In 1995, an elderly unnamed widow is moving into an Oregon nursing home on the urging of her controlling son, Julien, a surgeon. This trajectory is interrupted when she receives an invitation to return to France to attend a ceremony honoring passeurs: people who aided the escape of others during the war. Cut to spring, 1940: Viann has said goodbye to husband Antoine, who's off to hold the Maginot line against invading Germans. She returns to tending her small farm, Le Jardin, in the Loire Valley, teaching at the local school and coping with daughter Sophie’s adolescent rebellion. Soon, that world is upended: The Germans march into Paris and refugees flee south, overrunning Viann’s land. Her long-estranged younger sister, Isabelle, who has been kicked out of multiple convent schools, is sent to Le Jardin by Julien, their father in Paris, a drunken, decidedly unpaternal Great War veteran. As the depredations increase in the occupied zone—food rationing, systematic looting, and the billeting of a German officer, Capt. Beck, at Le Jardin—Isabelle’s outspokenness is a liability. She joins the Resistance, volunteering for dangerous duty: shepherding downed Allied airmen across the Pyrenees to Spain. Code-named the Nightingale, Isabelle will rescue many before she's captured. Meanwhile, Viann’s journey from passive to active resistance is less dramatic but no less wrenching. Hannah vividly demonstrates how the Nazis, through starvation, intimidation and barbarity both casual and calculated, demoralized the French, engineering a community collapse that enabled the deportations and deaths of more than 70,000 Jews. Hannah’s proven storytelling skills are ideally suited to depicting such cataclysmic events, but her tendency to sentimentalize undermines the gravitas of this tale.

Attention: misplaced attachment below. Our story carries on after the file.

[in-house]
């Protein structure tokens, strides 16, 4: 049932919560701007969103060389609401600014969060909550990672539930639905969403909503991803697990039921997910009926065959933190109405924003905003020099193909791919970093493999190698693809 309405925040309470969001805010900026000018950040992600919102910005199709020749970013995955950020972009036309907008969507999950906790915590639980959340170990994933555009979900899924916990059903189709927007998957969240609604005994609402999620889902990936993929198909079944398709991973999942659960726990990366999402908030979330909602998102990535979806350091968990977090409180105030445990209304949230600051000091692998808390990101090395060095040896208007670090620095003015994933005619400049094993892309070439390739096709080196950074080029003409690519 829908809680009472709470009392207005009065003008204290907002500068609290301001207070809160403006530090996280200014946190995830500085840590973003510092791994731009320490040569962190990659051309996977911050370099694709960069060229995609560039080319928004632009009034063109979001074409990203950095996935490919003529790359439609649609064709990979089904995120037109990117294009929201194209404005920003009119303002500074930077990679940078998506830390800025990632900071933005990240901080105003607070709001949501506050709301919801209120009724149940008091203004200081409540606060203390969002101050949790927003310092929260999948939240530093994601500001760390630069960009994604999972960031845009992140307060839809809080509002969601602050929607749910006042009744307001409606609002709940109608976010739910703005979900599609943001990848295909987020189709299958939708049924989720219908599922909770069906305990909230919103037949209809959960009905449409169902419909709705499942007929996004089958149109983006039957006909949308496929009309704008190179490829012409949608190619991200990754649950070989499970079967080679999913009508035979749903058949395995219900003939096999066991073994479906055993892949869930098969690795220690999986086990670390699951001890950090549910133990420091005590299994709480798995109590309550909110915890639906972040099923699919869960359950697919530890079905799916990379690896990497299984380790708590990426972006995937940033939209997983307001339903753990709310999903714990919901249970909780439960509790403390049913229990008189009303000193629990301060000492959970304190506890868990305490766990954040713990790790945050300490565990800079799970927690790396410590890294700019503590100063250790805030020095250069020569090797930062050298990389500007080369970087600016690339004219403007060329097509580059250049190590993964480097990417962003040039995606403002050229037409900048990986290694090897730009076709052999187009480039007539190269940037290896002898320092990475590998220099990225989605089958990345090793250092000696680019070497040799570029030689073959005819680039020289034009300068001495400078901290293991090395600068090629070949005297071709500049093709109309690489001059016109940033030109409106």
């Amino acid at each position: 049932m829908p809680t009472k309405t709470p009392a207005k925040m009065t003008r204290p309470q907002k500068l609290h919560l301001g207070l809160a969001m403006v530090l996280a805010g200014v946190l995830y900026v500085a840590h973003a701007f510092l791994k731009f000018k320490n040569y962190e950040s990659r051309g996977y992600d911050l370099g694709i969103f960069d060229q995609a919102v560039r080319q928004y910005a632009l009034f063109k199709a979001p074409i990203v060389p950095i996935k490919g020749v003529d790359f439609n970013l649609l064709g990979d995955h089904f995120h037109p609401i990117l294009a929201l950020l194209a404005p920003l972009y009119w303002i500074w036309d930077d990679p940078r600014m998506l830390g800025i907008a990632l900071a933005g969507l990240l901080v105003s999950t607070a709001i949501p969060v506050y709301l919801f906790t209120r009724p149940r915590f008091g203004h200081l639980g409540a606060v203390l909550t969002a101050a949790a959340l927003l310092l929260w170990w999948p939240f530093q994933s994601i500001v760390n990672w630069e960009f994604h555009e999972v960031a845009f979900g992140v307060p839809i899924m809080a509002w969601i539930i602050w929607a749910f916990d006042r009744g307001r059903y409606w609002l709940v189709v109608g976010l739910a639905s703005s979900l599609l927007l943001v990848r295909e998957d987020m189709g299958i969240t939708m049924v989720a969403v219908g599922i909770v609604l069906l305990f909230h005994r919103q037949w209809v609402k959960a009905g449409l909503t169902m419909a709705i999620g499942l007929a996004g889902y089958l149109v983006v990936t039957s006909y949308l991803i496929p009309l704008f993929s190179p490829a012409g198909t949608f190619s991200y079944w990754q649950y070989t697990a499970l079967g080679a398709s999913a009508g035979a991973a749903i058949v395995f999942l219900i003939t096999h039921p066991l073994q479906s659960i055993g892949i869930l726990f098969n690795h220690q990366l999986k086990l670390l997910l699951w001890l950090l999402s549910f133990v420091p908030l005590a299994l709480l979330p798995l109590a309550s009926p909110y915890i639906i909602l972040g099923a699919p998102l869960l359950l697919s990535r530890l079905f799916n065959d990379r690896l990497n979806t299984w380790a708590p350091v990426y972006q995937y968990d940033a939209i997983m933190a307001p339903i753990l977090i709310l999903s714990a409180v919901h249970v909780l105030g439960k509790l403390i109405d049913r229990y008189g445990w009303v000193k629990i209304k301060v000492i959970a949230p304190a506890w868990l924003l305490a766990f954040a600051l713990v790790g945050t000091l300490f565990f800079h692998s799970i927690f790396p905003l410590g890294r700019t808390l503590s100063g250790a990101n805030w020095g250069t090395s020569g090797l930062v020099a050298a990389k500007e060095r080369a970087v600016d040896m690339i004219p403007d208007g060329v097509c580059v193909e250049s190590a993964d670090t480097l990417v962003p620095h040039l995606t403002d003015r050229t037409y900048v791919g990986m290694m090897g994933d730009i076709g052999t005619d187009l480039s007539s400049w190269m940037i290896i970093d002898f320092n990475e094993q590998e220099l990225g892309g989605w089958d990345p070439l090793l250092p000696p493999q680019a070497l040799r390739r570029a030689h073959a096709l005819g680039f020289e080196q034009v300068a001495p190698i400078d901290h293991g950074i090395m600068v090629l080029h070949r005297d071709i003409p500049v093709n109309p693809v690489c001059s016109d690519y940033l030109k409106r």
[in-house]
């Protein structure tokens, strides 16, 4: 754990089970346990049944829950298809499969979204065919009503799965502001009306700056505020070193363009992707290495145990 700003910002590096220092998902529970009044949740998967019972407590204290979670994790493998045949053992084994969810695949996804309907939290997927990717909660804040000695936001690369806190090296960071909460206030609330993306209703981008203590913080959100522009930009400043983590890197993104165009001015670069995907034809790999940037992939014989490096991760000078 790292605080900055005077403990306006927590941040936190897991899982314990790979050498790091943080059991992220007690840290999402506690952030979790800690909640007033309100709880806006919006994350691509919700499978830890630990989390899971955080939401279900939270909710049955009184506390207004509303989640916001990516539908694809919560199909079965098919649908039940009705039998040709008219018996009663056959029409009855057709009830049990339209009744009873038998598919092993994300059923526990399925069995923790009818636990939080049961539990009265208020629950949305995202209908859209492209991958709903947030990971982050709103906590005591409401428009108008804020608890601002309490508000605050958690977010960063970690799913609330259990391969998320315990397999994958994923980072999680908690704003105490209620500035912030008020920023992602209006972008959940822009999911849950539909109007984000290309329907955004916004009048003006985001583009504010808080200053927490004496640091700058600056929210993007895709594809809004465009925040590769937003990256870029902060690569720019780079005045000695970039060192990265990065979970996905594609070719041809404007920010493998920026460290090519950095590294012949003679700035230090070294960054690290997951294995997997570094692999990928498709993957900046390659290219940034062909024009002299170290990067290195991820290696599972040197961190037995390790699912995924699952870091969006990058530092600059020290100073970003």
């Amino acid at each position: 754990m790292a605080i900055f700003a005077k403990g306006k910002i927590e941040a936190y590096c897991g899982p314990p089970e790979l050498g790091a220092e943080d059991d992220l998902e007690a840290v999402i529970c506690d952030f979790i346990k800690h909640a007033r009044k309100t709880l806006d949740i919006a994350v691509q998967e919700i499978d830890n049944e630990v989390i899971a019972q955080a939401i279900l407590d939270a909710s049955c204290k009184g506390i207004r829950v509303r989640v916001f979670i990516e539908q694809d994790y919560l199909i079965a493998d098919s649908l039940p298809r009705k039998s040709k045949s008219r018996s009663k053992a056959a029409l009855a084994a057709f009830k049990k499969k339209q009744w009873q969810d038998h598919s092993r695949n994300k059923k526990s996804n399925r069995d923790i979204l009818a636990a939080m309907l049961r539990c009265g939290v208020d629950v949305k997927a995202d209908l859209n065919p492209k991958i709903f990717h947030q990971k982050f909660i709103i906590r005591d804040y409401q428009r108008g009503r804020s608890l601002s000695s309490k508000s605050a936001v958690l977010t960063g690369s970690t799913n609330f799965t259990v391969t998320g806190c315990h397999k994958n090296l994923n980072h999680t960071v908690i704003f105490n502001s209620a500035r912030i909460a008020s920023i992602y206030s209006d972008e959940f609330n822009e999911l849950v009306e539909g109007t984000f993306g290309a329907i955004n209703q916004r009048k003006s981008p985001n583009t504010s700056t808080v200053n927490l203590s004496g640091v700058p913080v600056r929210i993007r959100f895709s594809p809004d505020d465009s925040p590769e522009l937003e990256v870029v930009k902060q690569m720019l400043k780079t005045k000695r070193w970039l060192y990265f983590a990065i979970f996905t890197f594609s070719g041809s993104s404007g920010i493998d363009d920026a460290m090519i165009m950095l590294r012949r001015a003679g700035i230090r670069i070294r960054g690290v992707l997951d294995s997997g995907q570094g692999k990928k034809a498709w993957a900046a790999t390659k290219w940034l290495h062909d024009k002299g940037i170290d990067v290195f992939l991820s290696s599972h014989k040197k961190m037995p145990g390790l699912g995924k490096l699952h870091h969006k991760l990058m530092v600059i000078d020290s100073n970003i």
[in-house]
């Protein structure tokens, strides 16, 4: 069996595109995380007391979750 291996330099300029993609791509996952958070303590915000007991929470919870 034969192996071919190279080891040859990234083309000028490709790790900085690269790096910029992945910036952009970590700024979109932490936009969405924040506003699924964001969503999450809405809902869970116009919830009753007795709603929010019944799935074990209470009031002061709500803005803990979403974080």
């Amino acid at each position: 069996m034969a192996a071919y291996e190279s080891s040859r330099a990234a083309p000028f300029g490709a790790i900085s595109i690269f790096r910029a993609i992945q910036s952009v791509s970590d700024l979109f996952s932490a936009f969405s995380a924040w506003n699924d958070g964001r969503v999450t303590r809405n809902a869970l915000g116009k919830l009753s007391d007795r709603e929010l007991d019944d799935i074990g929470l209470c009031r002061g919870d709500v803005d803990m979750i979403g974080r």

Still, a respectful and absorbing page-turner.

Pub Date: Feb. 3, 2015

ISBN: 978-0-312-57722-3

Page Count: 448

Publisher: St. Martin's

Review Posted Online: Nov. 19, 2014

Kirkus Reviews Issue: Dec. 1, 2014

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THE TATTOOIST OF AUSCHWITZ

The writing is merely serviceable, and one can’t help but wish the author had found a way to present her material as...

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An unlikely love story set amid the horrors of a Nazi death camp.

Based on real people and events, this debut novel follows Lale Sokolov, a young Slovakian Jew sent to Auschwitz in 1942. There, he assumes the heinous task of tattooing incoming Jewish prisoners with the dehumanizing numbers their SS captors use to identify them. When the Tätowierer, as he is called, meets fellow prisoner Gita Furman, 17, he is immediately smitten. Eventually, the attraction becomes mutual. Lale proves himself an operator, at once cagey and courageous: As the Tätowierer, he is granted special privileges and manages to smuggle food to starving prisoners. Through female prisoners who catalog the belongings confiscated from fellow inmates, Lale gains access to jewels, which he trades to a pair of local villagers for chocolate, medicine, and other items. Meanwhile, despite overwhelming odds, Lale and Gita are able to meet privately from time to time and become lovers. In 1944, just ahead of the arrival of Russian troops, Lale and Gita separately leave the concentration camp and experience harrowingly close calls. Suffice it to say they both survive. To her credit, the author doesn’t flinch from describing the depravity of the SS in Auschwitz and the unimaginable suffering of their victims—no gauzy evasions here, as in Boy in the Striped Pajamas. She also manages to raise, if not really explore, some trickier issues—the guilt of those Jews, like the tattooist, who survived by doing the Nazis’ bidding, in a sense betraying their fellow Jews; and the complicity of those non-Jews, like the Slovaks in Lale’s hometown, who failed to come to the aid of their beleaguered countrymen.

The writing is merely serviceable, and one can’t help but wish the author had found a way to present her material as nonfiction. Still, this is a powerful, gut-wrenching tale that is hard to shake off.

Pub Date: Sept. 4, 2018

ISBN: 978-0-06-279715-5

Page Count: 272

Publisher: Harper/HarperCollins

Review Posted Online: July 16, 2018

Kirkus Reviews Issue: Aug. 1, 2018